“James – we need you to make a fireworks soundtrack. It needs to be 15 minutes long. Oh, and it needs to be beatmixed..”.
I have only had to make one full on fireworks soundtrack mix.
It was around 2001 and was for the AXA Skyfest Cardiff. It was a huge 15 minute display to celebrate the first Football FA Cup Final to be hosted at Cardiff’s Millennium Stadium (whilst London’s Wembley Stadium was being rebuilt). It took me a few weeks to make ( through various incarnations) using a very basic setup on ProTools5 (my first ProTools Rig) and with no fancy Elastic Time tools – just clever edits a little varispeed and a lot of edits.
It worked pretty well and it was fantastic to see the whole of Cardiff Bay lit up to a fireworks display set off and designed by the company that produced the fireworks for the Olympics ceremony at the Sydney Games. You can hear it here. I just listened back to it for the first time in a decade – and whilst it’s a little ragged in places, it was pretty epic!
I was at a party last night so missed the huge London 2012 New Years Eve fireworks display. These have become a Traditional part of each New Years celebration. My friend Will Jackson has tracked down the mix from last night’s display – so thought it worth a share here. It was mixed by BBC Radio 1 and Asian Network DJ Nihal. Take a listen here
In fact this mix was curated by Nihal and engineered by BBC Radio 1 Head of Station Sound, Dan Mumford. You can read more about how the display was put together here
I spent the weekend in Cardiff, once home to another similar event when Red Dragon FM was around. Cardiff is now one of the cities that has Capital FM as its own radio station. And this weekend in Cardiff it was all about the Ball. And even though the event was over 2 hours away in London – it still sort of felt local. All the local shows talked about was the fact that they had last-minute tickets to give away. All the news bulletins led with the Ball – with a reporter backstage and loads of quick relevant scene setting. And on Sunday morning when Cardiff was being soaked in a torrential downpour, the local host had upbeat, excited callers on, getting ready for “South Wales’ road trip to the Ball”.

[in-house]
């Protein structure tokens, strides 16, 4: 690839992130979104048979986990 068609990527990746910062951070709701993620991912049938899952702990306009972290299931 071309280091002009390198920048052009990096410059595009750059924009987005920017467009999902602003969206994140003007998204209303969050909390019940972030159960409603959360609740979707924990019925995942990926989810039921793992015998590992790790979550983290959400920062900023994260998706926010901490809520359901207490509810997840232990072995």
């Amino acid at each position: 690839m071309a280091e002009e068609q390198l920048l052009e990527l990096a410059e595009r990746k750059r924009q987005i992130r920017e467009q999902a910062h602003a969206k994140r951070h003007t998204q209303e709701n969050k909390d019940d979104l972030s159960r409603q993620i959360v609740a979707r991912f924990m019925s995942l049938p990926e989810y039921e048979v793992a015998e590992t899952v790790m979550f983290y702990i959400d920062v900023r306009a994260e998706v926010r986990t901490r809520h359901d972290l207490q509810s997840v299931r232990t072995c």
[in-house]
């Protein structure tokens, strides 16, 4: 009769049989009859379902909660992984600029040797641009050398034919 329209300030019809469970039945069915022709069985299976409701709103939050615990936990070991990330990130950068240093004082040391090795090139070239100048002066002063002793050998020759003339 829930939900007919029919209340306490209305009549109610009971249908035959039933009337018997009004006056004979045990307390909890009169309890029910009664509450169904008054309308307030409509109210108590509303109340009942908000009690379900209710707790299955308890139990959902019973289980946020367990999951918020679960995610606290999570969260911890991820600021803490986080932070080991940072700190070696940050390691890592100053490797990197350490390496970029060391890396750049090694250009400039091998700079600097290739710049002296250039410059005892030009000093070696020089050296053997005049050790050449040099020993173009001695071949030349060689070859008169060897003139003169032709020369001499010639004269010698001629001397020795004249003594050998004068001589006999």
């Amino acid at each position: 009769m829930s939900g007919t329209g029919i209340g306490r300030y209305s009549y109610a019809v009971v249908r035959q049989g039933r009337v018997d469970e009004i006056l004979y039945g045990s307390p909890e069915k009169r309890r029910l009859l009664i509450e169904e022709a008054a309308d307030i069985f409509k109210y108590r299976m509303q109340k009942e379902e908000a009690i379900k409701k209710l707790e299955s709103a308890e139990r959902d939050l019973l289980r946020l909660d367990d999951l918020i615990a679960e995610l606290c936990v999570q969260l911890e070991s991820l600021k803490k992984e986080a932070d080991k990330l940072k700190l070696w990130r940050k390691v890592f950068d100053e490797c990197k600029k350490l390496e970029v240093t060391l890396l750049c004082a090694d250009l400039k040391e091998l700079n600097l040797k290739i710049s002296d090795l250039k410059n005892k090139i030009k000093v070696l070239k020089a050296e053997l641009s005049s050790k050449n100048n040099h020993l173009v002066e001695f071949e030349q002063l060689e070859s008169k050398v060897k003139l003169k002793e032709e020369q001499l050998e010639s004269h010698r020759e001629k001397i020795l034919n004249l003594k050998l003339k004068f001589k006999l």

In fact, the weekend served as a warm up for Take That’s arrival in Cardiff – an event that it seems is so anticipated that one local fashion advertiser has themed their local campaign around the band’s arrival.
My personal road trip home from Cardiff joined coverage of the Ball at about 4, and it was good to hear Capital throwing everything at it – from backstage reporters to “live” interviews along with (somewhat surprisingly) live tracks too. Live performances are hardly ever as good as recorded ones , so this felt a bit of a brave move for Capital. But as a passive listener, it made me feel part if the show. They were also making much of the HD photos available online along with video interviews. And I’m sure they will be hammering home the amount of online content (both photos and video) available for listeners to check out in the next few days.
Little is made of the backstage effort made to make this sort of thing happen. I know there will have been a fairly small team of hugely dedicated people working long hours to make this happen from engineers to online editors to producers. Maybe Global should shout publicly about this a little more – they should be proud of the team.
But, the moment I heard Capital FM’s Greg Burns link to someone high above London in the Flying Eye describing the sight of the stadium and the bands arriving, it felt like Capital had really nailed it. I’m uncertain whether the Flying Eye is still even in existence on air on Capital. But it is radio shorthand to Capital’s past that still exists in the collective memory (certainly for the older part of the audience). It’s a simple device to paint pictures and create context. And it was a nice subtle link to Capital’s past heritage too.